Untrustworthy subjects? Risks, blame and gradual prison release in Ukraine
Source TitleEuropean Journal of Criminology
PublisherSAGE PUBLICATIONS LTD
University of Melbourne Author/sSymkovych, Anton
AffiliationSchool of Social and Political Sciences
Document TypeJournal Article
CitationsSymkovych, A. (2020). Untrustworthy subjects? Risks, blame and gradual prison release in Ukraine. EUROPEAN JOURNAL OF CRIMINOLOGY, https://doi.org/10.1177/1477370820960613.
Access StatusOpen Access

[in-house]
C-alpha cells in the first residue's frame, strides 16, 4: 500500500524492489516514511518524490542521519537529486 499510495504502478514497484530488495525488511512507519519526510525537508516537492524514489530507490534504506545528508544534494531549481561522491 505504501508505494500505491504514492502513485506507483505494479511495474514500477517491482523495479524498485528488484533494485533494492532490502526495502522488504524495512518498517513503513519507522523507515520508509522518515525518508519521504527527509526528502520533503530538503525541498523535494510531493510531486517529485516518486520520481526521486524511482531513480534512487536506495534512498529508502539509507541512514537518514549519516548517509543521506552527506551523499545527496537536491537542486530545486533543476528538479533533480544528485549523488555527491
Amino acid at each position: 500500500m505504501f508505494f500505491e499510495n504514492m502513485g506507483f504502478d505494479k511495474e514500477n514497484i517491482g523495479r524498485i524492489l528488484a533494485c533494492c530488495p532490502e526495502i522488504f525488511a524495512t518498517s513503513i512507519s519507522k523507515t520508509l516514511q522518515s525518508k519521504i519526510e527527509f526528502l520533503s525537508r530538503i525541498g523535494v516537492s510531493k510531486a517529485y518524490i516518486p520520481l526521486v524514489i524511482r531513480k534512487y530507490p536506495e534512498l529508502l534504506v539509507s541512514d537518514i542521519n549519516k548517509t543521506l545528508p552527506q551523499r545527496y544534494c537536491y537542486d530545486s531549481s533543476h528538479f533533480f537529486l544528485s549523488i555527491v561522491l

Penal authorities and society in general perceive prisoners as untrustworthy. Much of the administration of punishment constitutes the assessment and management of the risks that prisoners pose. In this article, I explain how Ukraine balances the noble goals of prisoner reintegration with an inherent mistrust of prisoners. Drawing on a semi-ethnographic study of a medium-security prison for men, I discuss how, in anticipation of their freedom, prisoners also calculate their perceived risks. Through examination of how prisoners assess their vulnerability to risky behaviour and opt out from gradual release, I argue that prisoners as well as the state often deem themselves untrustworthy subjects. Furthermore, I discuss the roles of the informal prisoner society and (paucity of) prison’s rehabilitative efforts in prisoners’ decisions concerning their transfer into semi-open conditions. I argue that, rather than being an alternative – and even a threat – to parole, gradual release, supported by rehabilitative and developmental programmes, constructive services and temporary leave schemes, should become a path to release, including release on parole. Prisoners and staff alike should not make an unfair and unconstructive choice between ‘less risky’ parole, because of its loose surveillance, and more failure prone (for prisoners) and blame risky (for staff) gradual release.
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